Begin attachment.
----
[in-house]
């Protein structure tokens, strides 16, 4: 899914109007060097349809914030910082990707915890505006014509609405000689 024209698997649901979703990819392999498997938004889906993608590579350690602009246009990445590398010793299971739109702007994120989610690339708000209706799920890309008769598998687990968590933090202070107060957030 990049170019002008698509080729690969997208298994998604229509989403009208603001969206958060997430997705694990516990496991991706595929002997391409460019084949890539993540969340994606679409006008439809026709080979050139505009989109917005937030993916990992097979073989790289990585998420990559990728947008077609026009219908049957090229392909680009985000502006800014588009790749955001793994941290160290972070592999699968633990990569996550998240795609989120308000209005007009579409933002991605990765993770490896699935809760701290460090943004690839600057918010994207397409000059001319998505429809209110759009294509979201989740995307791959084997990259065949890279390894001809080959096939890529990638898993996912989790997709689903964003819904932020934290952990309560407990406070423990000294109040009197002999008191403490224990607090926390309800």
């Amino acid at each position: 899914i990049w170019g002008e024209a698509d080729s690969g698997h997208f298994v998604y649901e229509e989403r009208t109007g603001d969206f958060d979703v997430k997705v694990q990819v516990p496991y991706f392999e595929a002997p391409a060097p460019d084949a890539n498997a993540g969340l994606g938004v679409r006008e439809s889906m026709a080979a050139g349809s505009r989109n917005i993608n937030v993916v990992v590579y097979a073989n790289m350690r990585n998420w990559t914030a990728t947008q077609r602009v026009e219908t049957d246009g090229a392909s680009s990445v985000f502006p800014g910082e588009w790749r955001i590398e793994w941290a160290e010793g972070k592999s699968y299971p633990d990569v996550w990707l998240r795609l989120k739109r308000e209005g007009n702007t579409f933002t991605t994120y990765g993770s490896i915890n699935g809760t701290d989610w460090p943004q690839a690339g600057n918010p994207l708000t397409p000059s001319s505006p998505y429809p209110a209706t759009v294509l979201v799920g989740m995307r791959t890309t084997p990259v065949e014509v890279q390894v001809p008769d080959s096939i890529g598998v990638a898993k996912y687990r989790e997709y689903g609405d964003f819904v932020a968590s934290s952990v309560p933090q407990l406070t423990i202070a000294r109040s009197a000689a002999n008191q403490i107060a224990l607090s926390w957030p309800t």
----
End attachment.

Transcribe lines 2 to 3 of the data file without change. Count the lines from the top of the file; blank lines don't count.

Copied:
């Protein structure tokens, strides 16, 4: 899914109007060097349809914030910082990707915890505006014509609405000689 024209698997649901979703990819392999498997938004889906993608590579350690602009246009990445590398010793299971739109702007994120989610690339708000209706799920890309008769598998687990968590933090202070107060957030 990049170019002008698509080729690969997208298994998604229509989403009208603001969206958060997430997705694990516990496991991706595929002997391409460019084949890539993540969340994606679409006008439809026709080979050139505009989109917005937030993916990992097979073989790289990585998420990559990728947008077609026009219908049957090229392909680009985000502006800014588009790749955001793994941290160290972070592999699968633990990569996550998240795609989120308000209005007009579409933002991605990765993770490896699935809760701290460090943004690839600057918010994207397409000059001319998505429809209110759009294509979201989740995307791959084997990259065949890279390894001809080959096939890529990638898993996912989790997709689903964003819904932020934290952990309560407990406070423990000294109040009197002999008191403490224990607090926390309800």
């Amino acid at each position: 899914i990049w170019g002008e024209a698509d080729s690969g698997h997208f298994v998604y649901e229509e989403r009208t109007g603001d969206f958060d979703v997430k997705v694990q990819v516990p496991y991706f392999e595929a002997p391409a060097p460019d084949a890539n498997a993540g969340l994606g938004v679409r006008e439809s889906m026709a080979a050139g349809s505009r989109n917005i993608n937030v993916v990992v590579y097979a073989n790289m350690r990585n998420w990559t914030a990728t947008q077609r602009v026009e219908t049957d246009g090229a392909s680009s990445v985000f502006p800014g910082e588009w790749r955001i590398e793994w941290a160290e010793g972070k592999s699968y299971p633990d990569v996550w990707l998240r795609l989120k739109r308000e209005g007009n702007t579409f933002t991605t994120y990765g993770s490896i915890n699935g809760t701290d989610w460090p943004q690839a690339g600057n918010p994207l708000t397409p000059s001319s505006p998505y429809p209110a209706t759009v294509l979201v799920g989740m995307r791959t890309t084997p990259v065949e014509v890279q390894v001809p008769d080959s096939i890529g598998v990638a898993k996912y687990r989790e997709y689903g609405d964003f819904v932020a968590s934290s952990v309560p933090q407990l406070t423990i202070a000294r109040s009197a000689a002999n008191q403490i107060a224990l607090s926390w957030p309800t």